By Tyler Falk
Posting in Cities
23 million people in the U.S. live in places without easy access to fresh food, but one Seattle startup has come up with an innovative way to get fresh food into urban areas that need it the most.
With 23 million people in the U.S. living in food deserts -- areas without access to fresh, affordable food -- cities need quick and easy solutions to bring food to these areas.
Fortunately, a new Seattle startup has come up with one solution to get at the issue: pop-up grocery stores using recycled shipping containers.
Stockbox Grocers started selling fresh, affordable food earlier this month out of the pop-up grocery store in the Delridge neighborhood in West Seattle, where it takes about 45 minutes to get to the nearest grocery store by bus.
With help from $20,000 in donations through a Kickstarter campaign, their pilot store, in the middle of a parking lot, carries food staples like bread, meat, dairy, grains, and pasta. This store will temporarily operate for the next 2 months as the owners look for a more permanent location to open next spring.
And the store is already catching on in the community. Carrie Ferrence, Stockbox’s co-founder told Fast Company:
The community has been really supportive of having access to good food. There is a level of education we need to do. But in the short period we’ve been in Delridge, we’ve been blown away by the level of engagement people have around food, and this as a food option.
Could this model be used in other cities to reach even more people that don't have access to fresh food? Ferrence says it's too early to say if it's a model that could be used elsewhere. Nonetheless, it's an innovative approach to bringing food to people in cities who need it the most.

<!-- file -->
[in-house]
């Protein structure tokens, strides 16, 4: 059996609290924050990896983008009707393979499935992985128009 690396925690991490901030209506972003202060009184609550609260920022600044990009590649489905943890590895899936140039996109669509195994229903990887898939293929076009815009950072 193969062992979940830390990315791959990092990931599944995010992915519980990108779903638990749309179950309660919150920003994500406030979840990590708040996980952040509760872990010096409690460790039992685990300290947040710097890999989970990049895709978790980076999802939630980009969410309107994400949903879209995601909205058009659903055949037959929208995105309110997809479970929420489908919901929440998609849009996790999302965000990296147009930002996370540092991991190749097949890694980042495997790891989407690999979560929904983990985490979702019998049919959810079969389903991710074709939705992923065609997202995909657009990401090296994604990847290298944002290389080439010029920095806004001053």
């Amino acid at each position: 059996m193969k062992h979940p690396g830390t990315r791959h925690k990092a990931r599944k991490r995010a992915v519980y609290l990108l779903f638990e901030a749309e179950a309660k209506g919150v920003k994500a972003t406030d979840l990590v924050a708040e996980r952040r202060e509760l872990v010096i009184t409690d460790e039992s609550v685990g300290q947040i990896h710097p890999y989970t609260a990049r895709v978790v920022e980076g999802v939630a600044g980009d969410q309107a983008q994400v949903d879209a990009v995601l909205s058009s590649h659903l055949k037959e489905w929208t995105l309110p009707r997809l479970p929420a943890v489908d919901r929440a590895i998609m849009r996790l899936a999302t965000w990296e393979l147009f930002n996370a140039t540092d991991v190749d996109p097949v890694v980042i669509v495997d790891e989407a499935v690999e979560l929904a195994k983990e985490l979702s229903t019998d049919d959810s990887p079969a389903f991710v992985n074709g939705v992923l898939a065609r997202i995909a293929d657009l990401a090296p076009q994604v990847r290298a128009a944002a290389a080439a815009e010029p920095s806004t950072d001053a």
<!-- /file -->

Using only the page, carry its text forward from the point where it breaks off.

Sep 21, 2011
A true "food desert" is a town in Montana where the nearest food store of any kind is 40 miles away. A google search of food stores in Seattle shows a clear pattern of planned development that the food stores are in the comercial areas and not in the residentail areas. Any "food deserts" are by design. The fuzzy definition is clearly demonstrated wehn the USDA has Seabrook NH flagged as a food desert yet there are 4 large grocery stores in town that are both affordable and have plenty of fresh food. The whole concept is a joke as being discussed by the ruling elite. They are looking for a marketing edge when they claim to be filling a phantom gap. Whoohoo! A negative vote for telling the truth. Sweet!
So what's your point? What am I missing? This endeavor might not have fresh fruit and vegies (because the article's phrase "fresh affordable food" isn't specific enough) so forget the idea all together? This effort strives to make a business case for providing the basic things we need w/in walking distance - the essence of livable communities and "location efficiency" and is to be applauded. I recently stopped in an urban 7-11 and saw they sold fresh fruit. Awesome!
Nice graphic showing predominately (what looks like) fruit and veggies and emphasis on "fresh" but the text does not even mention the availability of any produce. What kind of healthy diet has absolutely no fruits and veggies? And if you have to go to another store to buy those items then you can buy all the items this "store" stocks there as well. WTF? Am I missing something?